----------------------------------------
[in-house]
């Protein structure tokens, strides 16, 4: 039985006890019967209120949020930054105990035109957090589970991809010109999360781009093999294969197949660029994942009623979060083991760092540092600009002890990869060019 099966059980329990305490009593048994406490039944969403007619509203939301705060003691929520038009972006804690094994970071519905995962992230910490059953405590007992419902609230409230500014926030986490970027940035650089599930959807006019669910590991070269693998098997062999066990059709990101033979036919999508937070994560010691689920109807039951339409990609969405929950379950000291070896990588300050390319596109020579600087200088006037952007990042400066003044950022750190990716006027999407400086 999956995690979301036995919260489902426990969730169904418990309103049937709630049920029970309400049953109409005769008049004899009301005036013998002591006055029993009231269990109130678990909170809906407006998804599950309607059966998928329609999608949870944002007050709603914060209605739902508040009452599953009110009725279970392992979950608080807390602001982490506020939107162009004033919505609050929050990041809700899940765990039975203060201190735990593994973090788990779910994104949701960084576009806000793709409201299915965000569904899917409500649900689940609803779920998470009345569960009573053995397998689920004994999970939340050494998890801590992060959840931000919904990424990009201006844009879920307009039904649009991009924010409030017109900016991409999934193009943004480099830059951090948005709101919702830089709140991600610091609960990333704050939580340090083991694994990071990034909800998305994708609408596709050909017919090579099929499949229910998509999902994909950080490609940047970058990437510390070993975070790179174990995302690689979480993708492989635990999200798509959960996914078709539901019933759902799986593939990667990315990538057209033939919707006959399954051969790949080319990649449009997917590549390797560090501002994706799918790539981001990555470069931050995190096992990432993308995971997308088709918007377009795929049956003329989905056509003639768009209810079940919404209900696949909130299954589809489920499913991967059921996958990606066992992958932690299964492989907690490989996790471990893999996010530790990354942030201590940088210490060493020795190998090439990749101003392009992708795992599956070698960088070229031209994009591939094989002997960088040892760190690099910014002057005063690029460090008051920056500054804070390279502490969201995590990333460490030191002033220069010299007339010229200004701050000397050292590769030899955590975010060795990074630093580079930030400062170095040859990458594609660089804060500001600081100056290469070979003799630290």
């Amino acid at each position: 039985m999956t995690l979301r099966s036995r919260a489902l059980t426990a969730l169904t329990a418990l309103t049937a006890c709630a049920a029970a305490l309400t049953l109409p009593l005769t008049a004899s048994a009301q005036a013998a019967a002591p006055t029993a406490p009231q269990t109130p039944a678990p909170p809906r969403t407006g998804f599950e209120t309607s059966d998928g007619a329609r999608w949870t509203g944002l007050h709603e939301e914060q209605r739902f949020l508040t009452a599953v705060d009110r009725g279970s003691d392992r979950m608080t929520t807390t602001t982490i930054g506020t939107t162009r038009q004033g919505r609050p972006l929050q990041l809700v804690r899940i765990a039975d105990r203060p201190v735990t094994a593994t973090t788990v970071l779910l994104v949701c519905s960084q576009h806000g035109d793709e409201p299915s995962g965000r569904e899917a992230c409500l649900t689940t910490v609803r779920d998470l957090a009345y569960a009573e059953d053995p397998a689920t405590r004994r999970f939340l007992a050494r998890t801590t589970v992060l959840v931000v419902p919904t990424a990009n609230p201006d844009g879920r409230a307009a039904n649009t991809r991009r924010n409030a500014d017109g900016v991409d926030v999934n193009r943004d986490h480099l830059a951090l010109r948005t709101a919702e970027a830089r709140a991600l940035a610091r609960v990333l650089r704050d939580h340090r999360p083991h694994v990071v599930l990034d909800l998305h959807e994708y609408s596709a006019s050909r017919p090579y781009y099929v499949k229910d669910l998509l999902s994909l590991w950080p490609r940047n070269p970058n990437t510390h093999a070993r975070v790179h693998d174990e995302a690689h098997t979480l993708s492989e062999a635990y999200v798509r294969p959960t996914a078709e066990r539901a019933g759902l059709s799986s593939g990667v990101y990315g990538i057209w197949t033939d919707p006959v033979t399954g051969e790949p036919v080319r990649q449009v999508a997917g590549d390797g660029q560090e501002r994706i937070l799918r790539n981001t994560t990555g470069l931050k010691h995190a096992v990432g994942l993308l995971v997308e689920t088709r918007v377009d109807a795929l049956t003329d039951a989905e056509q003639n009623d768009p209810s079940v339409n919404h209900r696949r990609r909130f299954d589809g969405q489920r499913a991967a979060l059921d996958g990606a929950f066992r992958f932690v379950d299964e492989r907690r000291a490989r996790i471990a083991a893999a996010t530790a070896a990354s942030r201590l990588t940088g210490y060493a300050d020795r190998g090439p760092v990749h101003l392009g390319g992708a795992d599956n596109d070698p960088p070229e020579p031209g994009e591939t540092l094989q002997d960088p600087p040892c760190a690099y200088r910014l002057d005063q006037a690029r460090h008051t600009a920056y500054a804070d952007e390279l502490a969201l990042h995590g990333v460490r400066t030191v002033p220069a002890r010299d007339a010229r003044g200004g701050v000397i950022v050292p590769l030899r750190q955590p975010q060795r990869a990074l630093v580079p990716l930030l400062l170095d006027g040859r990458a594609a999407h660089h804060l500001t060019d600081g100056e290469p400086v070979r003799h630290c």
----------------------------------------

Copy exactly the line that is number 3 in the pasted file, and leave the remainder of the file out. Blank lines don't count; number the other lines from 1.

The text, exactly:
């Amino acid at each position: 039985m999956t995690l979301r099966s036995r919260a489902l059980t426990a969730l169904t329990a418990l309103t049937a006890c709630a049920a029970a305490l309400t049953l109409p009593l005769t008049a004899s048994a009301q005036a013998a019967a002591p006055t029993a406490p009231q269990t109130p039944a678990p909170p809906r969403t407006g998804f599950e209120t309607s059966d998928g007619a329609r999608w949870t509203g944002l007050h709603e939301e914060q209605r739902f949020l508040t009452a599953v705060d009110r009725g279970s003691d392992r979950m608080t929520t807390t602001t982490i930054g506020t939107t162009r038009q004033g919505r609050p972006l929050q990041l809700v804690r899940i765990a039975d105990r203060p201190v735990t094994a593994t973090t788990v970071l779910l994104v949701c519905s960084q576009h806000g035109d793709e409201p299915s995962g965000r569904e899917a992230c409500l649900t689940t910490v609803r779920d998470l957090a009345y569960a009573e059953d053995p397998a689920t405590r004994r999970f939340l007992a050494r998890t801590t589970v992060l959840v931000v419902p919904t990424a990009n609230p201006d844009g879920r409230a307009a039904n649009t991809r991009r924010n409030a500014d017109g900016v991409d926030v999934n193009r943004d986490h480099l830059a951090l010109r948005t709101a919702e970027a830089r709140a991600l940035a610091r609960v990333l650089r704050d939580h340090r999360p083991h694994v990071v599930l990034d909800l998305h959807e994708y609408s596709a006019s050909r017919p090579y781009y099929v499949k229910d669910l998509l999902s994909l590991w950080p490609r940047n070269p970058n990437t510390h093999a070993r975070v790179h693998d174990e995302a690689h098997t979480l993708s492989e062999a635990y999200v798509r294969p959960t996914a078709e066990r539901a019933g759902l059709s799986s593939g990667v990101y990315g990538i057209w197949t033939d919707p006959v033979t399954g051969e790949p036919v080319r990649q449009v999508a997917g590549d390797g660029q560090e501002r994706i937070l799918r790539n981001t994560t990555g470069l931050k010691h995190a096992v990432g994942l993308l995971v997308e689920t088709r918007v377009d109807a795929l049956t003329d039951a989905e056509q003639n009623d768009p209810s079940v339409n919404h209900r696949r990609r909130f299954d589809g969405q489920r499913a991967a979060l059921d996958g990606a929950f066992r992958f932690v379950d299964e492989r907690r000291a490989r996790i471990a083991a893999a996010t530790a070896a990354s942030r201590l990588t940088g210490y060493a300050d020795r190998g090439p760092v990749h101003l392009g390319g992708a795992d599956n596109d070698p960088p070229e020579p031209g994009e591939t540092l094989q002997d960088p600087p040892c760190a690099y200088r910014l002057d005063q006037a690029r460090h008051t600009a920056y500054a804070d952007e390279l502490a969201l990042h995590g990333v460490r400066t030191v002033p220069a002890r010299d007339a010229r003044g200004g701050v000397i950022v050292p590769l030899r750190q955590p975010q060795r990869a990074l630093v580079p990716l930030l400062l170095d006027g040859r990458a594609a999407h660089h804060l500001t060019d600081g100056e290469p400086v070979r003799h630290c």